Silliman University recently reinforced existing rules against hazing, shortly after Guillo Ceasar Servando, a sophomore of De La Salle-College of St. Benilde, died due to injuries he sustained during initiation rites of the Tau Gamma Phi Fraternity.
The guidelines of Student Organizations and Activities Division (SOAD) for the holding of initiation or acceptance rites by fraternities, sororities, and organizations are based mainly on Republic Act 8049 which is known as the Anti- Hazing Law.
SOAD which already prohibits freshmen from joining such groups now requires, in accordance with the law, the submission of a written notice, including a copy of the detailed acceptance rites program, which must not exceed three days, and a list of names of all participants, both current members and applicants, in order to secure a permit for acceptance rites. However, the SOAD guidelines do not specify that the written notice should be given seven days before conducting the rites, as required by the law.
The SOAD guidelines state that the rites should be witnessed by an adviser and two other university representatives but does not mention that their job, as required by the law, is to ensure that there is no physical violence. If university representatives are present and if they oversee the rites properly, it is unlikely that there will be any hazing. In the case of Servando, no representative from his school was around.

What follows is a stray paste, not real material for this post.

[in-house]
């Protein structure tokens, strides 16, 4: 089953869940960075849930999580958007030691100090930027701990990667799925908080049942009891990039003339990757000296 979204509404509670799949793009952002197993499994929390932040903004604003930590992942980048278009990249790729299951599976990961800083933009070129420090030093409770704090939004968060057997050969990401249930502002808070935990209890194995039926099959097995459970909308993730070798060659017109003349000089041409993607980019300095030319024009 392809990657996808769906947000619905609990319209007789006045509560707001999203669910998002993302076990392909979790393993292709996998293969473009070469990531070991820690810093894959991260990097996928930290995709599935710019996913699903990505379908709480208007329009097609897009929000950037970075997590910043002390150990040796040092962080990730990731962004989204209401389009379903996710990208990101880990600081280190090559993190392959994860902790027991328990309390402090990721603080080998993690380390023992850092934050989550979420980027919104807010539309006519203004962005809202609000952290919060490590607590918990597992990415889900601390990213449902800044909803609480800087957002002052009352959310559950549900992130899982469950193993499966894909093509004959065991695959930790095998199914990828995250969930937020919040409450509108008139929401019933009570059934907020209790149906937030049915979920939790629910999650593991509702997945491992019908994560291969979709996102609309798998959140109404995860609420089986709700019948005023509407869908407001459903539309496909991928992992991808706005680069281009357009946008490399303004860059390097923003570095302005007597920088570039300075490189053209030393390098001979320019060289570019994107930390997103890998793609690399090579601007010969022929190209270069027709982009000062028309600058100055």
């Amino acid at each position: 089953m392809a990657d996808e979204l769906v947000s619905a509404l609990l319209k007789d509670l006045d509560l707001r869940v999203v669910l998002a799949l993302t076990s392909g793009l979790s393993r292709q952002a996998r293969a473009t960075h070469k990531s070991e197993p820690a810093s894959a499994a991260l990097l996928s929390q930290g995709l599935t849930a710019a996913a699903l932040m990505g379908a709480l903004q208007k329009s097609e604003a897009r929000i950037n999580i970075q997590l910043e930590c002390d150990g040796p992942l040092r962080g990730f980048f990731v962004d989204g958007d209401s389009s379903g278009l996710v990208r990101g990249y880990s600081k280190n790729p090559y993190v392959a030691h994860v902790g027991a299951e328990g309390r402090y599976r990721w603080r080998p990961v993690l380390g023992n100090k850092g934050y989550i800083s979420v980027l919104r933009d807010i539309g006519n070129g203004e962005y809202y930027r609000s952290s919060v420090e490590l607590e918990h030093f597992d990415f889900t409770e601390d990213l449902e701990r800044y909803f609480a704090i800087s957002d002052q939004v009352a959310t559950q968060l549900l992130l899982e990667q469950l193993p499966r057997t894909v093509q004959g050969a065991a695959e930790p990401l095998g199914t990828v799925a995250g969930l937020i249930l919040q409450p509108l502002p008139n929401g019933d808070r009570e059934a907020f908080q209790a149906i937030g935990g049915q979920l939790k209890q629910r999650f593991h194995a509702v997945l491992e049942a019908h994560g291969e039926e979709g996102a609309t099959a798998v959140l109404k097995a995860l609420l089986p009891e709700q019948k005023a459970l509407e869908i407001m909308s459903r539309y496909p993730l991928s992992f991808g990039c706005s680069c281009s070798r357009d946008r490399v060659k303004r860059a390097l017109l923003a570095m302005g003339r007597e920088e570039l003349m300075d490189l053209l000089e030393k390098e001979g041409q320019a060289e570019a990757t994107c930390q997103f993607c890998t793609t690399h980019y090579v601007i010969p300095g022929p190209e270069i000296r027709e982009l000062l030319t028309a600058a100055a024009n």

R.A. 8049 also requires fraternities, sororities, and organizations to make a formal promise in writing that there will be no physical violence of any sort during the rites. This requirement was missing from the SOAD guidelines.
It is good however that although such is not required by the law, SU wants all acceptance rites to be done inside the campus where hazing is less likely to happen. In the case of Servando, the hazing occurred in a house outside his school campus. SU is taking action to protect its students, so that what happened to the student of St. Benilde will not happen to a student in SU. After all, even though the law would not hold SU liable if somebody dies due to hazing, it would still be morally responsible for it.
R.A. 8049 did not prevent the death of Servando and the 19 others who, according to Dean Andy Bautista in his Philippine Star column, “My Four Centavos”, have also died as a result of hazing since it was enacted in 1995. It is obvious then that enacting a law will not end hazing deaths.
Philippine Star, in a separate article, listed the names of 22 students from 15 to 25 years old who died because of hazing from 2000 to 2014. Several of them were students of prestigious schools like the University of the Philippines-Diliman, Ateneo Law School, and the Philippine Military Academy. Thankfully, not one of them was from SU. Through the strict implementation of the SOAD guidelines and the Anti-Hazing Law itself, and of course, with the full cooperation of the fraternities, sororities, and organizations, we hope and pray that no Sillimanian will ever be included in the list.